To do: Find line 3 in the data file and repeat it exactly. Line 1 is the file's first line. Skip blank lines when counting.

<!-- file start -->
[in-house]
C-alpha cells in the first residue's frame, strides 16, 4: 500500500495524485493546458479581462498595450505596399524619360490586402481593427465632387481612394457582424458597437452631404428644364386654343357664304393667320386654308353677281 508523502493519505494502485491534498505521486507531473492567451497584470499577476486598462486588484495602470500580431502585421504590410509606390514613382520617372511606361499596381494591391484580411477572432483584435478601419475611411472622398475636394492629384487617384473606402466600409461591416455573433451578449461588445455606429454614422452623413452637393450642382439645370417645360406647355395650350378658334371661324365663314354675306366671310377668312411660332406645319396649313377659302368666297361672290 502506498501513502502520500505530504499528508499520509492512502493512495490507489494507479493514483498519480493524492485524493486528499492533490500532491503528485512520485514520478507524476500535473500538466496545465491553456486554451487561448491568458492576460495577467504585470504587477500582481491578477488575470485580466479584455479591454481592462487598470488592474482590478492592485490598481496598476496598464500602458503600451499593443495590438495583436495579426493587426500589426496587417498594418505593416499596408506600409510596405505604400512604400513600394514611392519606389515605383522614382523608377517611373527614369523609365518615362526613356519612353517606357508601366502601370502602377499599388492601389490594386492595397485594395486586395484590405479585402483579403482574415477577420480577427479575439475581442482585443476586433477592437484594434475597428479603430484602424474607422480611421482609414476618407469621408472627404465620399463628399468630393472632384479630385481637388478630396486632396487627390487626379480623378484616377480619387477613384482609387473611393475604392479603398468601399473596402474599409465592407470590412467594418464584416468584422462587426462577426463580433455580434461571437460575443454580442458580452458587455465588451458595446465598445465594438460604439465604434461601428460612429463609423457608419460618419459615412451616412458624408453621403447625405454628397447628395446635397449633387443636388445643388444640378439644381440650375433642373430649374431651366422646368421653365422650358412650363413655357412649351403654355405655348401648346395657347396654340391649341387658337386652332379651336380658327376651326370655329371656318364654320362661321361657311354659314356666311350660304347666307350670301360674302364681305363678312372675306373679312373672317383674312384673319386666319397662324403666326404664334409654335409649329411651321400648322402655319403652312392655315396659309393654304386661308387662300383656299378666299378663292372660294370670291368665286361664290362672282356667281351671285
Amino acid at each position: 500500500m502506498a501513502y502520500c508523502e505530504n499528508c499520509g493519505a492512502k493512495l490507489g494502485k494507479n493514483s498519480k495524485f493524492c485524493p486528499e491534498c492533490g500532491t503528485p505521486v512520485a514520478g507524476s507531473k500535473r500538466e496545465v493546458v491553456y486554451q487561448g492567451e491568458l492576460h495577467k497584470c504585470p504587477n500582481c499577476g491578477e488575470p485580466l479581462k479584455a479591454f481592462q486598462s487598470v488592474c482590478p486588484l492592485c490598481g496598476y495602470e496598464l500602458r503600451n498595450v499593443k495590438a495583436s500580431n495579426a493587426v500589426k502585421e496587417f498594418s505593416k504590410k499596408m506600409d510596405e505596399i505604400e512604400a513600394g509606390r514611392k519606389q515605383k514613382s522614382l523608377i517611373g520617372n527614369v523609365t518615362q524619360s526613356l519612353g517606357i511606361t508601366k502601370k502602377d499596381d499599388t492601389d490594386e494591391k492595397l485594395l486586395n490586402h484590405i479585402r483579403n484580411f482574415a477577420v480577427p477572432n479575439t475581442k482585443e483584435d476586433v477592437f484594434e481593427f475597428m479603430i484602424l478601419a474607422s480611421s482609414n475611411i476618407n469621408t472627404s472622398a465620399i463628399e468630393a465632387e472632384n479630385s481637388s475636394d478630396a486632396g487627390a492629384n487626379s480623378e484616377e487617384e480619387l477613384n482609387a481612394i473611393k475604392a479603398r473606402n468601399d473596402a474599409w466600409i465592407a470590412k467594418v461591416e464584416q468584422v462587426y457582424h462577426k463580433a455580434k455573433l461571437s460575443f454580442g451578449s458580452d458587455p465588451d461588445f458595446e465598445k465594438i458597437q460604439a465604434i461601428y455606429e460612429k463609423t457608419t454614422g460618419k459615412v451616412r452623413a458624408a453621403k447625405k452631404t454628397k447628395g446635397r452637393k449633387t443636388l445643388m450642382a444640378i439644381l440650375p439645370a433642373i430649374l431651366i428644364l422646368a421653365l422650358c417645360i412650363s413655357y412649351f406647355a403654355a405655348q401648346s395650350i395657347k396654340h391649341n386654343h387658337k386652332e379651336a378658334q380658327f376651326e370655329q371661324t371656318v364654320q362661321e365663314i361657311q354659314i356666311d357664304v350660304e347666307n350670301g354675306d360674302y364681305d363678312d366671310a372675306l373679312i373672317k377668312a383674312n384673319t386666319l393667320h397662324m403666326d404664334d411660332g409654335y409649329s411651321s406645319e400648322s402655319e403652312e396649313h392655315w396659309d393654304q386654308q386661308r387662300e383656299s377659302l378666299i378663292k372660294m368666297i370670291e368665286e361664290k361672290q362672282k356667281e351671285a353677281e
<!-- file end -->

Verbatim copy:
Amino acid at each position: 500500500m502506498a501513502y502520500c508523502e505530504n499528508c499520509g493519505a492512502k493512495l490507489g494502485k494507479n493514483s498519480k495524485f493524492c485524493p486528499e491534498c492533490g500532491t503528485p505521486v512520485a514520478g507524476s507531473k500535473r500538466e496545465v493546458v491553456y486554451q487561448g492567451e491568458l492576460h495577467k497584470c504585470p504587477n500582481c499577476g491578477e488575470p485580466l479581462k479584455a479591454f481592462q486598462s487598470v488592474c482590478p486588484l492592485c490598481g496598476y495602470e496598464l500602458r503600451n498595450v499593443k495590438a495583436s500580431n495579426a493587426v500589426k502585421e496587417f498594418s505593416k504590410k499596408m506600409d510596405e505596399i505604400e512604400a513600394g509606390r514611392k519606389q515605383k514613382s522614382l523608377i517611373g520617372n527614369v523609365t518615362q524619360s526613356l519612353g517606357i511606361t508601366k502601370k502602377d499596381d499599388t492601389d490594386e494591391k492595397l485594395l486586395n490586402h484590405i479585402r483579403n484580411f482574415a477577420v480577427p477572432n479575439t475581442k482585443e483584435d476586433v477592437f484594434e481593427f475597428m479603430i484602424l478601419a474607422s480611421s482609414n475611411i476618407n469621408t472627404s472622398a465620399i463628399e468630393a465632387e472632384n479630385s481637388s475636394d478630396a486632396g487627390a492629384n487626379s480623378e484616377e487617384e480619387l477613384n482609387a481612394i473611393k475604392a479603398r473606402n468601399d473596402a474599409w466600409i465592407a470590412k467594418v461591416e464584416q468584422v462587426y457582424h462577426k463580433a455580434k455573433l461571437s460575443f454580442g451578449s458580452d458587455p465588451d461588445f458595446e465598445k465594438i458597437q460604439a465604434i461601428y455606429e460612429k463609423t457608419t454614422g460618419k459615412v451616412r452623413a458624408a453621403k447625405k452631404t454628397k447628395g446635397r452637393k449633387t443636388l445643388m450642382a444640378i439644381l440650375p439645370a433642373i430649374l431651366i428644364l422646368a421653365l422650358c417645360i412650363s413655357y412649351f406647355a403654355a405655348q401648346s395650350i395657347k396654340h391649341n386654343h387658337k386652332e379651336a378658334q380658327f376651326e370655329q371661324t371656318v364654320q362661321e365663314i361657311q354659314i356666311d357664304v350660304e347666307n350670301g354675306d360674302y364681305d363678312d366671310a372675306l373679312i373672317k377668312a383674312n384673319t386666319l393667320h397662324m403666326d404664334d411660332g409654335y409649329s411651321s406645319e400648322s402655319e403652312e396649313h392655315w396659309d393654304q386654308q386661308r387662300e383656299s377659302l378666299i378663292k372660294m368666297i370670291e368665286e361664290k361672290q362672282k356667281e351671285a353677281e